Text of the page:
PTSD awareness

PTSD Awareness Day

June is PTSD Awareness Month, and June 27 is PTSD Awareness Day. Everyone should understand the facts about this painful mental illness.

PTSD became a household word in the early twenty-first century due to media attention given former military combatants, but survivors of other traumatic situations develop the disorder as well. Cases have been diagnosed in:

  • Victims of violent crimes
  • Drug users who experience overdoses or clashes with the law  
  • Survivors of natural disasters
  • People trapped in long-term traumatic situations such as domestic abuse
  • Those close to the person who actually suffered the trauma (“sympathy pains”)
  • Even dogs and cats

Around 7.5 percent of the population experience PTSD during their lifetimes. Sometimes it passes on its own, but ignoring the signs is taking a dangerous chance, as PTSD sufferers are at high risk for suicide.

Risk Factors for PTSD

Although it’s normal to be left temporarily shaken after a frightening experience, not every trauma survivor develops PTSD. The psychological trauma that drives the disorder is characterized by actual brain-function changes, often abetted by physical injury.

It’s important to be aware that no one is guaranteed immunity to psychological trauma or PTSD. However, the risk is greater for women, children and people who:

  • Are caught off guard by a traumatic occurrence
  • Experience ongoing trauma (including struggles to cope with an incident’s aftermath) rather than a single incident
  • Lack self-confidence and resilience
  • Lack human support
  • Already have a mental illness or drug use disorder
  • Have a family history of mental or behavioral illness

Test Yourself for PTSD

An official PTSD diagnosis requires clinical confirmation that someone is experiencing regular avoidance symptoms, persistent memories, volatile moods, personality changes and overwhelming negative emotions. However, if you live through an event with potential to inflict psychological trauma, and especially if you feel no calmer after five weeks, you can use the following questions as a starter PTSD test: 

  1. Am I unable to forget the incident even for brief periods? Am I experiencing highly vivid memories or nightmares, or flashbacks where I mentally relive the experience and forget where I am right now?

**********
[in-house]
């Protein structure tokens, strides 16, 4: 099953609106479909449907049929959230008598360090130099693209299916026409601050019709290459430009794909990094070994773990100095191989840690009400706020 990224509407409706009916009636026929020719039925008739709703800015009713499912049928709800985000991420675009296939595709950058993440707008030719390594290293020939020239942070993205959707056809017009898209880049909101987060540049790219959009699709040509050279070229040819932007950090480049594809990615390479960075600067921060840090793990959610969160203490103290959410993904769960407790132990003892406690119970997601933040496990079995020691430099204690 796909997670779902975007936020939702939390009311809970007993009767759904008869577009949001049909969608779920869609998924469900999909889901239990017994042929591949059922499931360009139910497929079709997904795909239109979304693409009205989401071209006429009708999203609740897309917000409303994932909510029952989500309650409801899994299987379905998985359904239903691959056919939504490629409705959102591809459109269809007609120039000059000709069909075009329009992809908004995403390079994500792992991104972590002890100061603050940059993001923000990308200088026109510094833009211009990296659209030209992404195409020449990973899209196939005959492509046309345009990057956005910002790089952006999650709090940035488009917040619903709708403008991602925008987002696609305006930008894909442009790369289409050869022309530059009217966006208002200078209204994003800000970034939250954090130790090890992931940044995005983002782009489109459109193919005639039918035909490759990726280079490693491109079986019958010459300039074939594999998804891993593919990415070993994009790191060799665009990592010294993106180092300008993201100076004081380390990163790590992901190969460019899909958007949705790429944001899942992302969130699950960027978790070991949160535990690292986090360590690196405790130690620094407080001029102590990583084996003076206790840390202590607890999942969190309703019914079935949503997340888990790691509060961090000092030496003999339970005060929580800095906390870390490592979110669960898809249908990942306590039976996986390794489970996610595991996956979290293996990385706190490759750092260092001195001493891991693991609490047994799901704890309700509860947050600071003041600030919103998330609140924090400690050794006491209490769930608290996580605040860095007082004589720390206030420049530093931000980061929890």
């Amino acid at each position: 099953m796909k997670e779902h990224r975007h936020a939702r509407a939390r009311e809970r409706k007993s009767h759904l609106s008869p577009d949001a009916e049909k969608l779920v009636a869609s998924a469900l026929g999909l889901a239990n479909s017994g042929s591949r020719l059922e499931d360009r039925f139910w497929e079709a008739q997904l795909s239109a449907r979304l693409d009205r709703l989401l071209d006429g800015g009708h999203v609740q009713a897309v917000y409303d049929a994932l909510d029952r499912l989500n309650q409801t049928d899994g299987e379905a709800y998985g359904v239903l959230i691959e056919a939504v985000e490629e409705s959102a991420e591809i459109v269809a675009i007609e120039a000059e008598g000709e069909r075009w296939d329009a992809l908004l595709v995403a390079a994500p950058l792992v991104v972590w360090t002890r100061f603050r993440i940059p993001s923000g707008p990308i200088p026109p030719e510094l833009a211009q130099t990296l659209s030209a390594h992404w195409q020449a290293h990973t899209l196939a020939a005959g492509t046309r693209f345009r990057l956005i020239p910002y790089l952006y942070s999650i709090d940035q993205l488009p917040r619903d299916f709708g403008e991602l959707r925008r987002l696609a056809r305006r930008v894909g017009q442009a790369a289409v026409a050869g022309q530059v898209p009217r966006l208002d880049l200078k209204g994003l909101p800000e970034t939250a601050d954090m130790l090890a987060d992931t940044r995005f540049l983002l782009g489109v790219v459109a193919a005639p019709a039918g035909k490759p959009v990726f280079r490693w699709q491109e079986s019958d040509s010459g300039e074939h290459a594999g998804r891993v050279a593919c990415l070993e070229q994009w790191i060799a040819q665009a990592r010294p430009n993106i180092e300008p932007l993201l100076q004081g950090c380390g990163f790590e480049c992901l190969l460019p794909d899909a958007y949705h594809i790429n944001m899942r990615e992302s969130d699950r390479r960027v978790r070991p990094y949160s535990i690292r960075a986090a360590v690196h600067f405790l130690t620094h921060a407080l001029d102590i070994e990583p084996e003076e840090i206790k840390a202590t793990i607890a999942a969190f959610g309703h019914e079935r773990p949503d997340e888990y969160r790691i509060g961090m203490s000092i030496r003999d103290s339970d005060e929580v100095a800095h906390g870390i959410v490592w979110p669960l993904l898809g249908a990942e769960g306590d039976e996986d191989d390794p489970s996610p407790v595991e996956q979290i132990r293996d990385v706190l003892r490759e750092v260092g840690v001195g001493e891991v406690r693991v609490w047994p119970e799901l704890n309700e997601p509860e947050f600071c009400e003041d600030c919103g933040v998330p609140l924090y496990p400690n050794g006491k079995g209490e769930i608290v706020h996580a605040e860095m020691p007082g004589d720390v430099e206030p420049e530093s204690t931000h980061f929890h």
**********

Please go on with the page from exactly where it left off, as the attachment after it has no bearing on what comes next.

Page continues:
2. Do I find myself completely unable to recall certain events? Do I experience panic at the thought of trying to remember?
  3. Have I gone to extremes in avoiding situations or people associated with the original trauma?
  4. Have I lost interest in longtime relationships or activities?
  5. Am I significantly more fearful or pessimistic than before the incident?
  6. Am I jumping or melting down at any provocation?
  7. Am I tempted to numb the pain with alcoholic drinks or other unhealthy “coping” mechanisms? Or have I already started down that path?
  8. Am I troubled by such thoughts as, “I should have died instead of someone else,” or “Life’s not worth living anymore”? Have I thought about suicide?

Be aware that no self-administered PTSD test is a substitute for professional diagnosis and treatment. Anyone who suffers a traumatic incident should get counseling in the aftermath, even if no obvious psychological trauma is present. (PTSD awareness also includes knowing when the disorder might develop, and how to reduce the risk. If the possibility is ignored, PTSD may surface, without warning, months or years after an incident.) The above test is only to assist in making a list of symptoms to share with your doctor or therapist.

Importance of Awareness

While the official term “post-traumatic stress disorder” dates back only to 1980, trauma’s potential to make a permanent psychological mark has been recognized for centuries, though sufferers were often treated less than sympathetically. Thankfully, PTSD (along with other mental/behavioral disorders) is now recognized as a treatable illness and not a character flaw. If you or someone else develop symptoms, don’t make things worse with guilt trips, but talk to a counselor immediately. PTSD is treatable, and awareness can save lives.

Help for PTSD

Serene Behavioral Health provides personalized treatment for PTSD and other mood and anxiety disorders. We believe that full recovery and a meaningful future are possible even after severe trauma. You don’t have to suffer in silence any longer: contact us anytime for more information and for a professional assessment of your symptoms.

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